Niall Connolly, James Monaghan and Martin McCauley, who were arrested at Bogota Airport 14 months ago, are accused of giving military training to members of the left-wing FARC militia, which controls large swathes of the war-torn South American country. The group is deeply involved in the drugs trade and has been repeatedly condemned by Amnesty International and Human Rights Watch. If convicted, the men face 15 to 20 years behind bars.
Colombian prosecutors have already lodged a 300-page indictment outlining their case against the men. Central to the prosecution case will be the testimony of a number of informers, including a FARC driver who said he saw all three in territory controlled by the militia.
The second plank of the prosecution case is forensic, with claims that drug and explosive residue was discovered on baggage belonging to the men.
In tandem with court papers, there have been persistent leaks from the Colombian authorities, with allegations that a US spy plane monitored the three men’s movements and of radio intercepts referring to the “blonds” bringing in Semtex. This cannot be used in court and the leaks have been widely condemned as dirty tricks.
Both the testimony of witnesses and the forensic evidence will be vigorously contested by the defence, who said witnesses have alleged that either one or all three were in the country when there is evidence that they could not have been. The defence also says that when the men were arrested their bags were placed on a table in a military compound which had been used for storing detonators and other military equipment.
According to Bring Them Home, a group campaigning for the men’s release, the clothes the men were wearing were not tested and no swabs were taken from the men’s bodies, “a clear breach of accepted procedures and a fact which clearly undermines the quality of the investigation process”. What is not contested is that the three men were travelling with false documentation, in FARC-controlled areas, and two of them at least are former or serving members of the IRA.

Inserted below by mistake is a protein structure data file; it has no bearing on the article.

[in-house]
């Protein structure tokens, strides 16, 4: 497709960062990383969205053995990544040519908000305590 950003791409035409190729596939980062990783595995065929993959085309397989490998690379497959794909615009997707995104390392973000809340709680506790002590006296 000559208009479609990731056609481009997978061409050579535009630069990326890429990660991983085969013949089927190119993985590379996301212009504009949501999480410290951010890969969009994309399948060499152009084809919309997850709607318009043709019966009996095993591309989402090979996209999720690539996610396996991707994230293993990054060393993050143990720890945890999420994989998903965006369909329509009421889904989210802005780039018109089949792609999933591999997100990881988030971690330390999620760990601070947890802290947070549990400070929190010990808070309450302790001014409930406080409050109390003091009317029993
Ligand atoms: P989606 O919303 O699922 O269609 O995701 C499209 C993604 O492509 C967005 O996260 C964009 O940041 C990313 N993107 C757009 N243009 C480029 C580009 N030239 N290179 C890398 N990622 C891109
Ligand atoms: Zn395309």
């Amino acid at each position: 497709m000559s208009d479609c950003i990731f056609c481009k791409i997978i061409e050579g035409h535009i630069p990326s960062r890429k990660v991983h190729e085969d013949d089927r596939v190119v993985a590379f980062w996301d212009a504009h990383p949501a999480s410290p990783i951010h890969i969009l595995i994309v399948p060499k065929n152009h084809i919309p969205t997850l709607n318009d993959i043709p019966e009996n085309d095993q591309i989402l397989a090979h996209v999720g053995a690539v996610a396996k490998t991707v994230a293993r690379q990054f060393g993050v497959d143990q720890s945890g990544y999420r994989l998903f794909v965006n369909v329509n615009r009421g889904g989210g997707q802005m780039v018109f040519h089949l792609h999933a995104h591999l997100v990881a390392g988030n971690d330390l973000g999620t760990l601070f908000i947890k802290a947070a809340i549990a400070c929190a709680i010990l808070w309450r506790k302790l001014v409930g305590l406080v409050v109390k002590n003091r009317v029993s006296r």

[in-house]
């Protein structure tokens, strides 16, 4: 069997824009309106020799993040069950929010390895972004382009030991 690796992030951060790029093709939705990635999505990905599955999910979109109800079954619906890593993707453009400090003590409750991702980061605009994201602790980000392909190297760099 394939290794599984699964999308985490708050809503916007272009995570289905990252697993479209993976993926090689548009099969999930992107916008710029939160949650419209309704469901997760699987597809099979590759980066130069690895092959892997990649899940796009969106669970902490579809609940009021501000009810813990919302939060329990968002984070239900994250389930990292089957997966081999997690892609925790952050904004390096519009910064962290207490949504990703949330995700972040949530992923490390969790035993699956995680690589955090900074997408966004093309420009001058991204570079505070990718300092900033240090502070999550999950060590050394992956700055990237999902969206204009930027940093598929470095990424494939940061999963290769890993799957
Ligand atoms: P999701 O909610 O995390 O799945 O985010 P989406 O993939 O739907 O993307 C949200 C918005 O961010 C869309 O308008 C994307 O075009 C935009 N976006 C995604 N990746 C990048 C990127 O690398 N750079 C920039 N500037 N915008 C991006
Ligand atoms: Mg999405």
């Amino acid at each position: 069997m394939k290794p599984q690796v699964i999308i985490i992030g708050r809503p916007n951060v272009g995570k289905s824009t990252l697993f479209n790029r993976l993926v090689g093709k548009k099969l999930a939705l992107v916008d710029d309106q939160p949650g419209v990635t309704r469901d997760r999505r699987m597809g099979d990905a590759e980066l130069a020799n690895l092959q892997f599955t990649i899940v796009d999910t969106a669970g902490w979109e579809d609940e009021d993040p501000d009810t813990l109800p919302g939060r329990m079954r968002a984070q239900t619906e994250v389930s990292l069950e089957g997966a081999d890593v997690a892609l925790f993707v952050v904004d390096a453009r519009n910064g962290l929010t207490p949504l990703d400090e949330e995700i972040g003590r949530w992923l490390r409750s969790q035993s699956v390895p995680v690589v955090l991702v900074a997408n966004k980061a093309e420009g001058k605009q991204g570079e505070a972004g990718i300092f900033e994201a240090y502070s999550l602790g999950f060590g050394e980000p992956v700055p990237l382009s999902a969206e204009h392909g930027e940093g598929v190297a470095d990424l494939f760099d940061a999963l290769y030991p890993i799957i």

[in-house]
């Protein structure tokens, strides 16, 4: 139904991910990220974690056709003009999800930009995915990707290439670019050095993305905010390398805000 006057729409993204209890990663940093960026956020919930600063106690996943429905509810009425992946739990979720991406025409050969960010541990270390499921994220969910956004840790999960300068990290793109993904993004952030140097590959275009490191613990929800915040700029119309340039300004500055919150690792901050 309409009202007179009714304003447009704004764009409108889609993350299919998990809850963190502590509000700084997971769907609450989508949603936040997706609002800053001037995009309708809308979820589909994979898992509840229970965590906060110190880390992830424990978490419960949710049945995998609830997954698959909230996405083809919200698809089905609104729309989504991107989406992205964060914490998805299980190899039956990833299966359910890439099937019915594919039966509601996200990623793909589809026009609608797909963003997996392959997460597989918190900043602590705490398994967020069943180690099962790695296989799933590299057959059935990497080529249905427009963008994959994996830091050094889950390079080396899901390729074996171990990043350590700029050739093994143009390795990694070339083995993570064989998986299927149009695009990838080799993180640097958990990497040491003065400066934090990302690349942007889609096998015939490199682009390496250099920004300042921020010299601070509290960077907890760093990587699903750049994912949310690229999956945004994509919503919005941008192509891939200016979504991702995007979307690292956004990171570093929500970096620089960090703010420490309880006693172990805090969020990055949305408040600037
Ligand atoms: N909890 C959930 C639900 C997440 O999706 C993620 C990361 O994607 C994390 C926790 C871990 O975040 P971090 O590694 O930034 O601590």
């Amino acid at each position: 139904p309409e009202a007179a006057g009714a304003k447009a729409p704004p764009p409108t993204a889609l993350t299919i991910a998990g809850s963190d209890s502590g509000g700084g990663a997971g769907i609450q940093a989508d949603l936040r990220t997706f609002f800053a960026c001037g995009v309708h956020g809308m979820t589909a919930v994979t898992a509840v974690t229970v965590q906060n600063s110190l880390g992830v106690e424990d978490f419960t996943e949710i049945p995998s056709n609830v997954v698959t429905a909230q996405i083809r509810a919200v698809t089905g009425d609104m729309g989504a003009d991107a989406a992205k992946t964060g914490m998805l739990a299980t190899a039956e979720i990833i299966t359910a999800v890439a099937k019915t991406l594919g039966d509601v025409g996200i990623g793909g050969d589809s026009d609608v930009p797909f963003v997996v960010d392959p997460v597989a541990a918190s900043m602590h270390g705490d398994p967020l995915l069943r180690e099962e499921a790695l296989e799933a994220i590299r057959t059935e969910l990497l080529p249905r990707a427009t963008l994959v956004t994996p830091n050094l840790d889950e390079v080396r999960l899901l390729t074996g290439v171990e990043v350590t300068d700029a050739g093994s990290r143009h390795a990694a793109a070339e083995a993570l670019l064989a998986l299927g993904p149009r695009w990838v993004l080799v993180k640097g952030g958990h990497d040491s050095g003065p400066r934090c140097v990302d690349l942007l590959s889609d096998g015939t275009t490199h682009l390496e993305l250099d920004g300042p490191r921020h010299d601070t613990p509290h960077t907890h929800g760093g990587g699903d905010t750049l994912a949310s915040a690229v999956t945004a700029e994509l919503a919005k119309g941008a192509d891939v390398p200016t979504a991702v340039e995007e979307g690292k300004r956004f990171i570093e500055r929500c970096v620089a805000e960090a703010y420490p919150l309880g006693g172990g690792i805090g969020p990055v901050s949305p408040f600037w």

A respected independent commentator on South American affairs told this newspaper she believed FARC had no need to import expertise in urban warfare; the organisation had enough allies in city areas to conduct a campaign away from their more rural bases.
Human Rights Watch researcher Robin Nixon said it was likely FARC were more interested in finding out about the ‘classic ballot box and Armalite’ philosophy of the IRA and how Sinn Féin and the IRA developed their political strategy over the course of two decades.
However, the prosecution allege that McCauley and Monaghan, along with an interpreter, Connolly, went to Colombia to give military training to FARC, specifically to develop a gas cylinder mortar that has subsequently killed hundreds of people, he prosecution claims the men did this with the knowledge of the IRA leadership and senior members of Sinn Féin, If the men are found guilty, the political fallout could be significant. Unionists will make an almighty racket, with the fall of the Executive and early elections a possibility, while others across the political spectrum, including in the US, will make life extremely uncomfortable for Sinn Féin.
However, Sinn Féin has been reluctant to comment on the case and has consistently distanced itself from the three men.